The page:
No Game Shelves for Older Queers
by Nico D.

Ellie and Dina slowly moving in for what was arguably the most realistic kiss I had seen in a video game, I felt a tension briefly dissolving in my chest. However, by the time Sony’s E3 presentation wrapped up, beyond that flicker of validation, I was bored.

When I first played Gone Home, it felt revelational. Here was a particular era of my life being validated for the first time since I was a teen girl; Sam’s awkward fumblings with her identity were incredibly relatable. It’s been five years since then, and the industry has not made whole lot of progress when it comes to representing the lives of queer people in the AA and AAA space. Despite a slight uptick in the amount queer characters, the narratives presented still seem to be limited to young cis white women who are coming of age. It is if publishers and studios are not ready to really think outside of a very tiny slice of the spectrum of gender and sexuality, much less conceptualize our lives as we age.

It isn’t that this is bad, younger people need the same moments in popular culture I never got as a teen, but it does speak to certain forces shaping the narratives of popular video games; this being who is designing the games more so than who is consuming them.

We’ve seen the influx of games about fatherhood because, I can assume, there’s many developers coming into being dads. This isn’t happening for queer narratives of any stripe in the bigger games space because of the lack of access for queer developers, and it complicates farther when we look at gender and race. Left to its own devices, the gaming industry conjures up stories that are the least risky. It’s easiest to portray queer young girls, because we still have a deep fear of men being intimate together. It’s easier to get away with young love stories, because it’s more relatable when being queer  is still seen as being alien.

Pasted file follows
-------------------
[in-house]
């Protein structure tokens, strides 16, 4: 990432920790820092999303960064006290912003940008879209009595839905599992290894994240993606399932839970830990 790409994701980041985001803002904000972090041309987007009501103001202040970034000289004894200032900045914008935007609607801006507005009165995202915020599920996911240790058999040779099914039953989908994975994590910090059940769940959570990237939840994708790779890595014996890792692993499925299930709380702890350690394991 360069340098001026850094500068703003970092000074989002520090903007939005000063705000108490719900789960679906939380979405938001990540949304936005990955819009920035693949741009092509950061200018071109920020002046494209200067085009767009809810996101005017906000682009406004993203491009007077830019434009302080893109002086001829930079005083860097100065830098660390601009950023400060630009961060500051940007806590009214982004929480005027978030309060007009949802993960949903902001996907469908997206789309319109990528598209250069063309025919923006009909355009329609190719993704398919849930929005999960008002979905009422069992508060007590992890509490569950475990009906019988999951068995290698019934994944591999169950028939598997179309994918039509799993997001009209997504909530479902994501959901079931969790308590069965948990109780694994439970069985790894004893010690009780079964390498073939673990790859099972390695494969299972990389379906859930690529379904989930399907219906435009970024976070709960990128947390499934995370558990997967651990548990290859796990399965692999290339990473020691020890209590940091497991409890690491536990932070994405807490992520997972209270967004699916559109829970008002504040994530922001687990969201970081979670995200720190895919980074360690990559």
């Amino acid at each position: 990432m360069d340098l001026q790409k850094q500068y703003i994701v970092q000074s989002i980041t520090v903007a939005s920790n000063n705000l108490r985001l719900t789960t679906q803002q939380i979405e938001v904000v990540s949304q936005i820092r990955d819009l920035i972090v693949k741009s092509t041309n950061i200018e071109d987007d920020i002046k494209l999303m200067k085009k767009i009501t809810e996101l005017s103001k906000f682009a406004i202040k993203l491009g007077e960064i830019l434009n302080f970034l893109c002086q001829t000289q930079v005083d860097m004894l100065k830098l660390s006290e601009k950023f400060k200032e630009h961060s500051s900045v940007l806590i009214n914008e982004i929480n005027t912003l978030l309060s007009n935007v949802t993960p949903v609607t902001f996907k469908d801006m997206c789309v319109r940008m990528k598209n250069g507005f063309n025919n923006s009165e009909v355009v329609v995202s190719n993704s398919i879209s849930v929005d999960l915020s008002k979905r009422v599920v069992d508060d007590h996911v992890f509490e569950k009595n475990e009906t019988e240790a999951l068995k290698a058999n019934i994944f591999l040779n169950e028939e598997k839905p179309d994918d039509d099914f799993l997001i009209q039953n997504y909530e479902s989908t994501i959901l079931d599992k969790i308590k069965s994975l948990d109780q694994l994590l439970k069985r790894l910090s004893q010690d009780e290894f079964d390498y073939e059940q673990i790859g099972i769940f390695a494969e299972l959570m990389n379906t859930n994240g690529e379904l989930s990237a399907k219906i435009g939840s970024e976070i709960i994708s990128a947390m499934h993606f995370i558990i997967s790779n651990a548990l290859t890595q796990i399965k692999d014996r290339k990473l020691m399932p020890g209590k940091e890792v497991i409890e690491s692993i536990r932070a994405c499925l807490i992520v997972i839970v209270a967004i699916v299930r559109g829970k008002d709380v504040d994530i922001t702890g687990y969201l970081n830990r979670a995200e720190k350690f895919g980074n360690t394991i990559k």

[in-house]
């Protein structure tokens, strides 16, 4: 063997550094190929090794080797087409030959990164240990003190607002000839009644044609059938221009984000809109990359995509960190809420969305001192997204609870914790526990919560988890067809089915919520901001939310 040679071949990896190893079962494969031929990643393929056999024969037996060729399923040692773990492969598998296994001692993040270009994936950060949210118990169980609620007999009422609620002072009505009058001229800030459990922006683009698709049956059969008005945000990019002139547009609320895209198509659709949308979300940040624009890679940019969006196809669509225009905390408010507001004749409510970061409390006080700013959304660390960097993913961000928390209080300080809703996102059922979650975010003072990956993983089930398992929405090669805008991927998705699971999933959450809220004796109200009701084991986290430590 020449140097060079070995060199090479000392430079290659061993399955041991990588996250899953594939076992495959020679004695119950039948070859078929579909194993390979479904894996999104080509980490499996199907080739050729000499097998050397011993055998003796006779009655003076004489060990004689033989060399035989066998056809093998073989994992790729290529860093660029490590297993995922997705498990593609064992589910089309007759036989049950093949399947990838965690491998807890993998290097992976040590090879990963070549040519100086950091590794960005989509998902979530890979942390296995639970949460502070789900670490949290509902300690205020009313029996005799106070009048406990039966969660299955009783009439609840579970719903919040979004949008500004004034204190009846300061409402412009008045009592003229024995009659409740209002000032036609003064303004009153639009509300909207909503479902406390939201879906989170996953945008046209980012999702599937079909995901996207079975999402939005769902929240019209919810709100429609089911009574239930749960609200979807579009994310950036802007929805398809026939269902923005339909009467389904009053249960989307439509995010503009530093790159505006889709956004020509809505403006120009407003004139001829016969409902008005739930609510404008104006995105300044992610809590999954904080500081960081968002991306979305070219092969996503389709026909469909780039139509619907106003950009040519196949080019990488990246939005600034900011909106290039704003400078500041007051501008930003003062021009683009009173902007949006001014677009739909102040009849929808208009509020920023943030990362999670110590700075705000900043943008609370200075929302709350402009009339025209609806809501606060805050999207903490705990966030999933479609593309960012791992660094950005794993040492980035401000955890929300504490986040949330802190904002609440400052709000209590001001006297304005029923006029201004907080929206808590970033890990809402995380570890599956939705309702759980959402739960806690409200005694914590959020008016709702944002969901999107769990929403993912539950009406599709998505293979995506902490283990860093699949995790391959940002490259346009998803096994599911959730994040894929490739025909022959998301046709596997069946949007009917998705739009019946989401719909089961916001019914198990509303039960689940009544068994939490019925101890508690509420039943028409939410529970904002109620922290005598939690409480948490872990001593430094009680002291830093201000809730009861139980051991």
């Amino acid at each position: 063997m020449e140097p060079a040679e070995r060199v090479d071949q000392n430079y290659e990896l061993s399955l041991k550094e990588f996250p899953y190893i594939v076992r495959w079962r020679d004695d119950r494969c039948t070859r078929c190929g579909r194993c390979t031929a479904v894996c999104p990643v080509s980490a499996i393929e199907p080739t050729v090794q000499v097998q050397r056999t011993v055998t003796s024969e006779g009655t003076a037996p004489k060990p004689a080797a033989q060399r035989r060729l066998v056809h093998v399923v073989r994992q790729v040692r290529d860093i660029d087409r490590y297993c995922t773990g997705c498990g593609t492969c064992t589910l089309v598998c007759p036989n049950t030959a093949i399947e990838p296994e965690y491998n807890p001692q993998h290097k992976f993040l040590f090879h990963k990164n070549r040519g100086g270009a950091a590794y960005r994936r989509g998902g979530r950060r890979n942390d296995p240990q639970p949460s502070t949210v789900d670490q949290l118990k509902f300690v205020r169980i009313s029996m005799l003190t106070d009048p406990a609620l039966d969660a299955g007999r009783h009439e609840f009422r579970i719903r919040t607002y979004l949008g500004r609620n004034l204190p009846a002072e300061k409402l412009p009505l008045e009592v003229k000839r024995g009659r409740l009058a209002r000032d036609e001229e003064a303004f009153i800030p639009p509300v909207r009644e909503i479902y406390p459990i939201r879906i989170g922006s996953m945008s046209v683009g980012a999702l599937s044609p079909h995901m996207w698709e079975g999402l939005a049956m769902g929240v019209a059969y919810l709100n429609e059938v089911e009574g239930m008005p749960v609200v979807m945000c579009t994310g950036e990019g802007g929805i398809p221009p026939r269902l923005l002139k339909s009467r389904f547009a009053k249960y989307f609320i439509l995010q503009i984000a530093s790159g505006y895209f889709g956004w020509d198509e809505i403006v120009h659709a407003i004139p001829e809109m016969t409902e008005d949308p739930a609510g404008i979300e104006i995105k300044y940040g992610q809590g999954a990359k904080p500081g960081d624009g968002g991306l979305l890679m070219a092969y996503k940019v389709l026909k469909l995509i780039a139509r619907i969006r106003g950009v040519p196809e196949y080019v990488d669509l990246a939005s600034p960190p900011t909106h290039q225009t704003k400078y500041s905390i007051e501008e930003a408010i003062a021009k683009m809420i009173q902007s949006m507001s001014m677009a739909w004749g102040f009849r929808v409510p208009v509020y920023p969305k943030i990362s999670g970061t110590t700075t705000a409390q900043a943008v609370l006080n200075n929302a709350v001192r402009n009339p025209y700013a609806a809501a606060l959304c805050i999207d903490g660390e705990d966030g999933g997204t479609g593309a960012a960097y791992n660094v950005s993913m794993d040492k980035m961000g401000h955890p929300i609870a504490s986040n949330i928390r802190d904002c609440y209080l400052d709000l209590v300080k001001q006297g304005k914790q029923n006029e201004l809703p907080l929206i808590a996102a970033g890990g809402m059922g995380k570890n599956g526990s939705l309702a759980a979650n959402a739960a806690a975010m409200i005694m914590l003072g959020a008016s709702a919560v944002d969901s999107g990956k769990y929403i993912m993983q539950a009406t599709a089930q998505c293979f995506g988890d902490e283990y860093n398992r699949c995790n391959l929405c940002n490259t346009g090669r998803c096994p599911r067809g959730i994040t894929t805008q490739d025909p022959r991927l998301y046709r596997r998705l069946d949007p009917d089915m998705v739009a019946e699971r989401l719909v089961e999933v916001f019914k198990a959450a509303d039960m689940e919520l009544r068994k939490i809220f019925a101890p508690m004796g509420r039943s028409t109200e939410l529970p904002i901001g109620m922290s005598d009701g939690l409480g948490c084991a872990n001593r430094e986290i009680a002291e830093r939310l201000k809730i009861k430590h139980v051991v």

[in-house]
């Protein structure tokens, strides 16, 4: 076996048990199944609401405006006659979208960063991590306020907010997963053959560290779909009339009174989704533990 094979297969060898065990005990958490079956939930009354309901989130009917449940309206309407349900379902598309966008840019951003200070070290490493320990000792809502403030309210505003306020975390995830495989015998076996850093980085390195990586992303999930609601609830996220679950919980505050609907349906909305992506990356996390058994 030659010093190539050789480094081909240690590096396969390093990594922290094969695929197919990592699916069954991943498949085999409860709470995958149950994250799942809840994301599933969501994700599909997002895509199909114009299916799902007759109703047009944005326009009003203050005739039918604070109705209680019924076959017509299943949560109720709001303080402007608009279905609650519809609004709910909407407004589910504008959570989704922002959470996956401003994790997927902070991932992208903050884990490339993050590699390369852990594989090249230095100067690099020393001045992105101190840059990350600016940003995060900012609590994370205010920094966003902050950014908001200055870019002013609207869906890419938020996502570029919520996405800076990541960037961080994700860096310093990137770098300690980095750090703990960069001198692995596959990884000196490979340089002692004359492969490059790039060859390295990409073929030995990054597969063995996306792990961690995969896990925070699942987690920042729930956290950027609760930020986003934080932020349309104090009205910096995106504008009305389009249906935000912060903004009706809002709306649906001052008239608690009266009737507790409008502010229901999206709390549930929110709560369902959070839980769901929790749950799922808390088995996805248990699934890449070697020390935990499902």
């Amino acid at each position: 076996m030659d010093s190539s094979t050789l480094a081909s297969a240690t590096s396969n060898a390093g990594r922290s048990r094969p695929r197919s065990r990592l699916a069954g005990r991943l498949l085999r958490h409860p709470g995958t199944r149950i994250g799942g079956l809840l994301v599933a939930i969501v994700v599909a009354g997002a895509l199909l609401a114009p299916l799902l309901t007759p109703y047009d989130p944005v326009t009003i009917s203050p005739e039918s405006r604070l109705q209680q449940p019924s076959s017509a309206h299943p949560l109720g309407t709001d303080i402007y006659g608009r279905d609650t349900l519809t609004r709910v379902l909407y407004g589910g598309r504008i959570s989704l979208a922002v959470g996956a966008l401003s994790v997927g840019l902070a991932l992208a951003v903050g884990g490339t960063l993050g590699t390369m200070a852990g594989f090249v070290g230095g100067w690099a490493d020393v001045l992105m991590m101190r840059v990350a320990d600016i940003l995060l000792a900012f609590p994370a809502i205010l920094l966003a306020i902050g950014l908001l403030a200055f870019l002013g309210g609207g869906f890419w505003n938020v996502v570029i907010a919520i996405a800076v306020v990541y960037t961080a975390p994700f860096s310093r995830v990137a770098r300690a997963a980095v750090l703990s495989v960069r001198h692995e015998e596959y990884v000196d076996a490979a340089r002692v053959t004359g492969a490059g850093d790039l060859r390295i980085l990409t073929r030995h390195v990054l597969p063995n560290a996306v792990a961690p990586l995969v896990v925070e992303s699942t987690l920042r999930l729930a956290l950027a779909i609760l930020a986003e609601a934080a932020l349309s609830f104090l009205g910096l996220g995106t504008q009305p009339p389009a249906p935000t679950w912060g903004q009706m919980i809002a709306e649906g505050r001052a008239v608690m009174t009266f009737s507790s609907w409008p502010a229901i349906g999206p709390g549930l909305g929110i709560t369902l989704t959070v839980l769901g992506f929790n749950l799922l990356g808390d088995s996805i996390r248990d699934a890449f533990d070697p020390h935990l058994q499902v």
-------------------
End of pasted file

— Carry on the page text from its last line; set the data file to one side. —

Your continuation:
While I think the indie and smaller game spaces have gone a long way to giving queer developers a chance to show a wider variety of experiences, everything above that still is stuck in the same ruts, the same divides, the same binaries and the same closed doors. Young white cis teen girls cannot and should not be the only way we find queer lives and queer relationships palatable. While I know that many critics and writers also say that we cannot hang our hopes on the big publishers and game studios to represent us (which is fair), I think that we still should demand better when it’s clear they want to make money off of us.

Would it have been good to see myself in the media when I came out in 1997? Yes. But, as a 36-year-old woman now, I want to see other queer people my age, right next to everyone else, in the games that fill the shelves of game stores.  ◒


Nico D. is a feminist media critic from the Midwest who loves trash TV noir and narrative exploration. She has a podcast called Make it Sound Fiction, as well as tweets over at @appleciderwitch